6. The combination of a pump; a controller shiftable to vary the displacement 01' said pump between zero and full displacement; a regulatory motor of the expansible chamber type, subject to the discharge pressure developed by said pump,

I and connected to move said controller in response to rising discharge pressure in the direction to reduce pump displacement; loading means 0pposing such motion of said regulatory motor and controller, comprising a spring and an expansible chamber loading motor for varying the stress on said spring, said motor having a restricted vent; and a change-over device comprising flowoperated valve means associated with the pump discharge and arranged to supply liquid to said loading motor at a rate in excess of the flow capacity of its vent, when discharge flow from the pump occurs at arate above a predetermined minimum.

7. The combination of a pump; a controller shiftable to vary the displacement of said pump between zero and full displacement; a regulatory motor of the expansible chamber type, subject to the discharge pressure developed by said pump,

and connected to move said controller in response to rising discharge pressure in the direction to reduce pump displacement; loading means opposing such motion of said regulatory motor and controller, comprising a spring and an expansible chamber loading motor for varying the stress on said spring, said motor having a restricted vent; and a change-over device comprising a spring seated poppet valve, having a constantly open restricted by-pass, said valve being interposed in the path of discharge flow from the pump so as to open when flow exceeds the flow capacity of the by-pass, said valve including a secondary port, opened by the opening movement of the valve and arranged to admit liquid from the pump discharge to said loading motor at a rate in excess of the flow capacity of its vent.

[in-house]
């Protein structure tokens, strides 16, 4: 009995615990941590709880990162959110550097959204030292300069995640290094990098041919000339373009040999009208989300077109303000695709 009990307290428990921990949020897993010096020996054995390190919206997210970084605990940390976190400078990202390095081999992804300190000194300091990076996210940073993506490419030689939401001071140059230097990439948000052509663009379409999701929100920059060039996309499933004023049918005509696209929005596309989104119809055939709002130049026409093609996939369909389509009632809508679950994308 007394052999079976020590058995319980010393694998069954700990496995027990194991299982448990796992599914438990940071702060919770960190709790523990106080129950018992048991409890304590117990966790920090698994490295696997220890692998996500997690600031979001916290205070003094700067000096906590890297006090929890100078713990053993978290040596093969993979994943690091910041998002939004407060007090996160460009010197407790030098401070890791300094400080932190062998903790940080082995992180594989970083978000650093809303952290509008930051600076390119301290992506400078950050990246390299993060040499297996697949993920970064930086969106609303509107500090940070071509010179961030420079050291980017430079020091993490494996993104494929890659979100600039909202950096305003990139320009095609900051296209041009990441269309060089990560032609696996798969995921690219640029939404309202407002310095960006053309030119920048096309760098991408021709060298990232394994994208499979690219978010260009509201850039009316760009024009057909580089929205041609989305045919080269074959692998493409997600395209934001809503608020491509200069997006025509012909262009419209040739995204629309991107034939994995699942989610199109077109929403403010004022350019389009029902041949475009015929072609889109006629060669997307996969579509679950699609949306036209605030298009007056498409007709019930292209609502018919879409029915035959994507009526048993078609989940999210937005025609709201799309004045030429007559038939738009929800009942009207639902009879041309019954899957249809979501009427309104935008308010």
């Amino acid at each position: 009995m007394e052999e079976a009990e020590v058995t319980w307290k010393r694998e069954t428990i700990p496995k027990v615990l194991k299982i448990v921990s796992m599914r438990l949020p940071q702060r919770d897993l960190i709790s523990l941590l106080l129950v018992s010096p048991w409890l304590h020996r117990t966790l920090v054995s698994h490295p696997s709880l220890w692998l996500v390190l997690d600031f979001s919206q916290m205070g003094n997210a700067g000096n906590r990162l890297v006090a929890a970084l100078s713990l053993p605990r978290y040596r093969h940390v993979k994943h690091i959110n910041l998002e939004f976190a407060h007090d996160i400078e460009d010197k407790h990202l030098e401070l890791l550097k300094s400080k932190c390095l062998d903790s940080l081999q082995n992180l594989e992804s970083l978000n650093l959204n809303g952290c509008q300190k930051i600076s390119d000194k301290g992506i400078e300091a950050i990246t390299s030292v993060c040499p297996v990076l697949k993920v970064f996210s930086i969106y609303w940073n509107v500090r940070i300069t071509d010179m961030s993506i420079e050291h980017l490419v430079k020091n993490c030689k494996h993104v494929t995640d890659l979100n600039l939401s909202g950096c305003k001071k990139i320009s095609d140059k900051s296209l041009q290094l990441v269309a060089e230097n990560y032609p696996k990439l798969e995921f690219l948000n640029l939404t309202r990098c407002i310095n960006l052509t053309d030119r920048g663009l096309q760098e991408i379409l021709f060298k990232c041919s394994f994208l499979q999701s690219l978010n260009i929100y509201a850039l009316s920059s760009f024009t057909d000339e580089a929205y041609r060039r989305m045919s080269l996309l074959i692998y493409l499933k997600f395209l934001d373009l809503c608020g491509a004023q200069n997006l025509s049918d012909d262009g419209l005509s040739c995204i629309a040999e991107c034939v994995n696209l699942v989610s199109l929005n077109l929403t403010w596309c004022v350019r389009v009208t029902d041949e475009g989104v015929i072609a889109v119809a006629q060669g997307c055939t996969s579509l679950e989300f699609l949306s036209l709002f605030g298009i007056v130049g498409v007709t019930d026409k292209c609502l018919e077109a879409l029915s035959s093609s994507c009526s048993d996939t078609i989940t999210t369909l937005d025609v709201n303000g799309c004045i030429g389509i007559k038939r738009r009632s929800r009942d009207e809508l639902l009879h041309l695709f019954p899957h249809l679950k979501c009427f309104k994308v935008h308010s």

MATTHEW W. HUBER.

REFERENCES CITED The following references are of record in the file of this patent:

UNITED STATES PATENTS Number Name Date 2,240,898 Wiedmann May 6, 1941 2,250,539 Landenberger July 29, 1941 2,436,986 Ashbaugh Mar. 2, 1948 2,462,971 Huber Mar. 1, 1949

Patent Citations
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Referenced by
Citing PatentFiling datePublication dateApplicantTitle
US2562615 *Dec 6, 1948Jul 31, 1951New York Air Brake CoHydraulic control system responsive to pressure and flow rate
US2664048 *May 21, 1951Dec 29, 1953New York Air Brake CoHydraulic pump with by-pass flow
US2683982 *Oct 7, 1948Jul 20, 1954Benjamin Lassman & SonSystem for hydrostatically testing hollow bodies
US2688286 *Jun 15, 1950Sep 7, 1954Mono Cam LtdFuel injection pump
US2732805 *Nov 14, 1952Jan 31, 1956 Lucien
US2867976 *Oct 11, 1956Jan 13, 1959New York Air Brake CoPump
US2930321 *Jul 18, 1956Mar 29, 1960Borg WarnerPump
US2982216 *Dec 14, 1956May 2, 1961New York Air Brake CoPump
US3020847 *Jun 15, 1959Feb 13, 1962New York Air Brake CoVariable displacement pump
US3082693 *May 23, 1961Mar 26, 1963Weatherhead CoStarting valve for variable displacement hydraulic pump
US3107628 *Apr 15, 1959Oct 22, 1963Racine Hydraulics & MachineryVane type pump
US3195555 *Apr 1, 1963Jul 20, 1965Syncroflo IncTankless pumping system
US3286636 *Apr 9, 1965Nov 22, 1966Syncroflo IncTankless pumping system
US3379133 *Apr 29, 1966Apr 23, 1968Caterpillar Tractor CoModulation control for a hydraulic circuit
US3797245 *Aug 25, 1972Mar 19, 1974Caterpillar Tractor CoDual range pressure dependent variable flow fluid delivery system
US6802697Dec 30, 2002Oct 12, 2004Caterpillar IncVariable-delivery, fixed-displacement pump
DE1095670B *Sep 4, 1957Dec 22, 1960Integral LtdFluessigkeitspumpe
Classifications
U.S. Classification60/452, 60/427, 417/289
International ClassificationB64C25/22, B64C25/00
Cooperative ClassificationB64C25/22
European ClassificationB64C25/22